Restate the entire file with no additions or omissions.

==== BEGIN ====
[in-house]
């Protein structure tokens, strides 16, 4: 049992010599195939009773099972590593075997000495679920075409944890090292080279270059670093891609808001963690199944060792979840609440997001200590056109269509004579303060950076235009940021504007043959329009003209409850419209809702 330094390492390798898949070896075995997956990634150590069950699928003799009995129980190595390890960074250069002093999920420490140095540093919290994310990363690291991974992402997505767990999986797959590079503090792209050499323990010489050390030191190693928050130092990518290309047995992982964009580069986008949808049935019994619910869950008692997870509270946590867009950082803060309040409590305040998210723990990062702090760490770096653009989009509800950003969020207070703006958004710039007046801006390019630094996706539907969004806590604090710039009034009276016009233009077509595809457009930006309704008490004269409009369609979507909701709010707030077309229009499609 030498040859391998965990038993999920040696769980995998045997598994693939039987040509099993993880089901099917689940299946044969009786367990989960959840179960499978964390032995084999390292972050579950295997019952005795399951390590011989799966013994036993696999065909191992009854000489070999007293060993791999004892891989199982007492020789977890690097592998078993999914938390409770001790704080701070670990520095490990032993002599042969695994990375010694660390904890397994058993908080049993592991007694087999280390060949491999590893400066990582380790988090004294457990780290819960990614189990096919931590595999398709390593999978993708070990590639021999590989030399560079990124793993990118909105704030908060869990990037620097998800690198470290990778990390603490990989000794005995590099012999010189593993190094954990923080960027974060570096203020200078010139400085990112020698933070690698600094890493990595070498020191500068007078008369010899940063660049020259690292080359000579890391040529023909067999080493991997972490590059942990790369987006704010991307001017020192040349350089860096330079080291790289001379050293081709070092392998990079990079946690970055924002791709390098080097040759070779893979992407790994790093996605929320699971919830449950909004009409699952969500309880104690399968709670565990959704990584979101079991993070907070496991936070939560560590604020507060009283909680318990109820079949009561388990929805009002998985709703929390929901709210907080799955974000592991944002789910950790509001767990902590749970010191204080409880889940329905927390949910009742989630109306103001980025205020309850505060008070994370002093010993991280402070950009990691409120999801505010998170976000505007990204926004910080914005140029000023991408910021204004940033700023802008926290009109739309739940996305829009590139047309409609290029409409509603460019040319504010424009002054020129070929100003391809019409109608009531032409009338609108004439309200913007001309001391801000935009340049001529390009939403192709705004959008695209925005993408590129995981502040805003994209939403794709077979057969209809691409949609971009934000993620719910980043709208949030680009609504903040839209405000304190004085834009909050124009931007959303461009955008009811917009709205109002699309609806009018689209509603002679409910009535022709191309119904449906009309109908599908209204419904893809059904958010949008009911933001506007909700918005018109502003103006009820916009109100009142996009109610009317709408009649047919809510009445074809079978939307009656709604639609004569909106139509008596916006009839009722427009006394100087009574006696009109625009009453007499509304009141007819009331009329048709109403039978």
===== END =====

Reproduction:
[in-house]
């Protein structure tokens, strides 16, 4: 049992010599195939009773099972590593075997000495679920075409944890090292080279270059670093891609808001963690199944060792979840609440997001200590056109269509004579303060950076235009940021504007043959329009003209409850419209809702 330094390492390798898949070896075995997956990634150590069950699928003799009995129980190595390890960074250069002093999920420490140095540093919290994310990363690291991974992402997505767990999986797959590079503090792209050499323990010489050390030191190693928050130092990518290309047995992982964009580069986008949808049935019994619910869950008692997870509270946590867009950082803060309040409590305040998210723990990062702090760490770096653009989009509800950003969020207070703006958004710039007046801006390019630094996706539907969004806590604090710039009034009276016009233009077509595809457009930006309704008490004269409009369609979507909701709010707030077309229009499609 030498040859391998965990038993999920040696769980995998045997598994693939039987040509099993993880089901099917689940299946044969009786367990989960959840179960499978964390032995084999390292972050579950295997019952005795399951390590011989799966013994036993696999065909191992009854000489070999007293060993791999004892891989199982007492020789977890690097592998078993999914938390409770001790704080701070670990520095490990032993002599042969695994990375010694660390904890397994058993908080049993592991007694087999280390060949491999590893400066990582380790988090004294457990780290819960990614189990096919931590595999398709390593999978993708070990590639021999590989030399560079990124793993990118909105704030908060869990990037620097998800690198470290990778990390603490990989000794005995590099012999010189593993190094954990923080960027974060570096203020200078010139400085990112020698933070690698600094890493990595070498020191500068007078008369010899940063660049020259690292080359000579890391040529023909067999080493991997972490590059942990790369987006704010991307001017020192040349350089860096330079080291790289001379050293081709070092392998990079990079946690970055924002791709390098080097040759070779893979992407790994790093996605929320699971919830449950909004009409699952969500309880104690399968709670565990959704990584979101079991993070907070496991936070939560560590604020507060009283909680318990109820079949009561388990929805009002998985709703929390929901709210907080799955974000592991944002789910950790509001767990902590749970010191204080409880889940329905927390949910009742989630109306103001980025205020309850505060008070994370002093010993991280402070950009990691409120999801505010998170976000505007990204926004910080914005140029000023991408910021204004940033700023802008926290009109739309739940996305829009590139047309409609290029409409509603460019040319504010424009002054020129070929100003391809019409109608009531032409009338609108004439309200913007001309001391801000935009340049001529390009939403192709705004959008695209925005993408590129995981502040805003994209939403794709077979057969209809691409949609971009934000993620719910980043709208949030680009609504903040839209405000304190004085834009909050124009931007959303461009955008009811917009709205109002699309609806009018689209509603002679409910009535022709191309119904449906009309109908599908209204419904893809059904958010949008009911933001506007909700918005018109502003103006009820916009109100009142996009109610009317709408009649047919809510009445074809079978939307009656709604639609004569909106139509008596916006009839009722427009006394100087009574006696009109625009009453007499509304009141007819009331009329048709109403039978």